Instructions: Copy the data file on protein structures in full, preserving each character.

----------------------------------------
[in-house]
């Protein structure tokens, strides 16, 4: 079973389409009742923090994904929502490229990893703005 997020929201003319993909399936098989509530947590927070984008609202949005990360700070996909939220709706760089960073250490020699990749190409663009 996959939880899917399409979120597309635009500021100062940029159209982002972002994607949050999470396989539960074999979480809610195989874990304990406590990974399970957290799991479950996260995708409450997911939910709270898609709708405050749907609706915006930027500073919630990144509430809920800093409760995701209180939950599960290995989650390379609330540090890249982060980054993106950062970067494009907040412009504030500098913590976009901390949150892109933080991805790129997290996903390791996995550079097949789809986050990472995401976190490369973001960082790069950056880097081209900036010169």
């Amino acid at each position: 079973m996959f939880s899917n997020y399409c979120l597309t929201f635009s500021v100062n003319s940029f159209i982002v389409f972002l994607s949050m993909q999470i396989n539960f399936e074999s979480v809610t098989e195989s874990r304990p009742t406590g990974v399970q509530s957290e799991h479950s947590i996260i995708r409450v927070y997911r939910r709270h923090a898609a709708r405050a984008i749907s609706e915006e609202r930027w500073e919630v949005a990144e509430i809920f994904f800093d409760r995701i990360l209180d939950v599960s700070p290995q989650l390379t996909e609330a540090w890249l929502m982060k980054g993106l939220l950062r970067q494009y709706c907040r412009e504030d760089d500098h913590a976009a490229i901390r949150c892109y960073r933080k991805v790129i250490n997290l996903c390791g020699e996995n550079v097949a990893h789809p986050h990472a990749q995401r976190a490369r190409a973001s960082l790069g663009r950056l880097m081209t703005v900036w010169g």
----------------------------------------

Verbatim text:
[in-house]
């Protein structure tokens, strides 16, 4: 079973389409009742923090994904929502490229990893703005 997020929201003319993909399936098989509530947590927070984008609202949005990360700070996909939220709706760089960073250490020699990749190409663009 996959939880899917399409979120597309635009500021100062940029159209982002972002994607949050999470396989539960074999979480809610195989874990304990406590990974399970957290799991479950996260995708409450997911939910709270898609709708405050749907609706915006930027500073919630990144509430809920800093409760995701209180939950599960290995989650390379609330540090890249982060980054993106950062970067494009907040412009504030500098913590976009901390949150892109933080991805790129997290996903390791996995550079097949789809986050990472995401976190490369973001960082790069950056880097081209900036010169």
């Amino acid at each position: 079973m996959f939880s899917n997020y399409c979120l597309t929201f635009s500021v100062n003319s940029f159209i982002v389409f972002l994607s949050m993909q999470i396989n539960f399936e074999s979480v809610t098989e195989s874990r304990p009742t406590g990974v399970q509530s957290e799991h479950s947590i996260i995708r409450v927070y997911r939910r709270h923090a898609a709708r405050a984008i749907s609706e915006e609202r930027w500073e919630v949005a990144e509430i809920f994904f800093d409760r995701i990360l209180d939950v599960s700070p290995q989650l390379t996909e609330a540090w890249l929502m982060k980054g993106l939220l950062r970067q494009y709706c907040r412009e504030d760089d500098h913590a976009a490229i901390r949150c892109y960073r933080k991805v790129i250490n997290l996903c390791g020699e996995n550079v097949a990893h789809p986050h990472a990749q995401r976190a490369r190409a973001s960082l790069g663009r950056l880097m081209t703005v900036w010169g």